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Looted: Lessons Learned

Zoe Kontes

Kenyon College

A public facing project such as a podcast is an opportunity for academics to share their work with a broad audience. Podcasting is an important component of the future of classics, but it comes with a different set of production issues than traditional academic work. This talk will offer some lessons from my own podcasting experience to help illuminate these issues and the potential pitfalls of such a project, and provide some advice for future classics podcasters. My podcast will serve as just one example of the exciting possibilities of podcasting for our field. 

In creating a podcast, in addition to drawing on research and teaching, it may be necessary to develop other skills that are not normally part of academic work, but are required when engaging a public beyond the university. A reliance on collaborators, in particular, is often essential to such a project. Advice on technical issues, such as which recording software to use, and how to build a website, as well as help with launching the podcast and promoting it to maximum effect, may be necessary. Another hurdle may be that although a podcast is a research-based endeavor, it is also creative. Because there are no set parameters such as exist with publishing an academic article, it can be hard to know when an episode is finished. In addition, professor podcasters will need the support of their universities both in a practical sense—a place to record, for instance—and in the larger picture of recognizing the value of their work on the project. As an academic doing public facing work, negative reactions from colleagues are a possibility; they may not look upon this work in the same way as they would an academic article, even if the work may reach thousands.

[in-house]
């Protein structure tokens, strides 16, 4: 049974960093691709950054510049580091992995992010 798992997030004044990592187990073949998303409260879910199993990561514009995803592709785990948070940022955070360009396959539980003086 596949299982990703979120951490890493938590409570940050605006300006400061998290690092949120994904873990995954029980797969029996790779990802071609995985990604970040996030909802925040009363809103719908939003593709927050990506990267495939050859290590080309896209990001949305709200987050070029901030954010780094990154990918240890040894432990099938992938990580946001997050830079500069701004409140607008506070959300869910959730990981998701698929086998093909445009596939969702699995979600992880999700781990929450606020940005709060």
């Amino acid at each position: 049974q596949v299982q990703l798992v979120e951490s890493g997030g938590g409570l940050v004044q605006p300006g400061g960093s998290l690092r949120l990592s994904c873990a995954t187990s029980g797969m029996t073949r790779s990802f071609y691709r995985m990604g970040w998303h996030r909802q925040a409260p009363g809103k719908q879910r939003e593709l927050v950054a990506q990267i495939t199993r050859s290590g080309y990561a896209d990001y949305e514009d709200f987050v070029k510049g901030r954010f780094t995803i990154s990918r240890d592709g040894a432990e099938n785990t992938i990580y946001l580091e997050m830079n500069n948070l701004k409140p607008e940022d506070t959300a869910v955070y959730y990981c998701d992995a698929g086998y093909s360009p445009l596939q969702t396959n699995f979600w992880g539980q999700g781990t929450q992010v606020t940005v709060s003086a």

In reaching thousands, however, we as classicists can make the future brighter for the field in general, and make a specific difference in our particular place in it. In the case of Looted, my narrative podcast series on the illicit trade in antiquities, my goal is to use education to provide context for objects that have been removed from the ground without proper excavation, but also to help curtail the plundering of antiquities by bringing its impact to life. Each episode tells the story of a specific artifact or group of artifacts from the ancient Mediterranean world to explore a larger topic, such as the looting of archaeological sites; forgeries and the science behind determining the authenticity of classical artifacts; and repatriation of looted objects. The podcast is primarily script-based, but some episodes also include interviews with archaeologists to discuss their firsthand experience with looting in the field, as well as with museum curators to discuss the study and presentation of artifacts in their collections. In the continuing battle for the preservation of the world’s cultural treasures, public opinion matters. The stories on Looted have the potential to inform public opinion, and to help translate ethical thinking into legislation.

Session/Panel Title

Podcasting the Classics

Session/Paper Number

40.5

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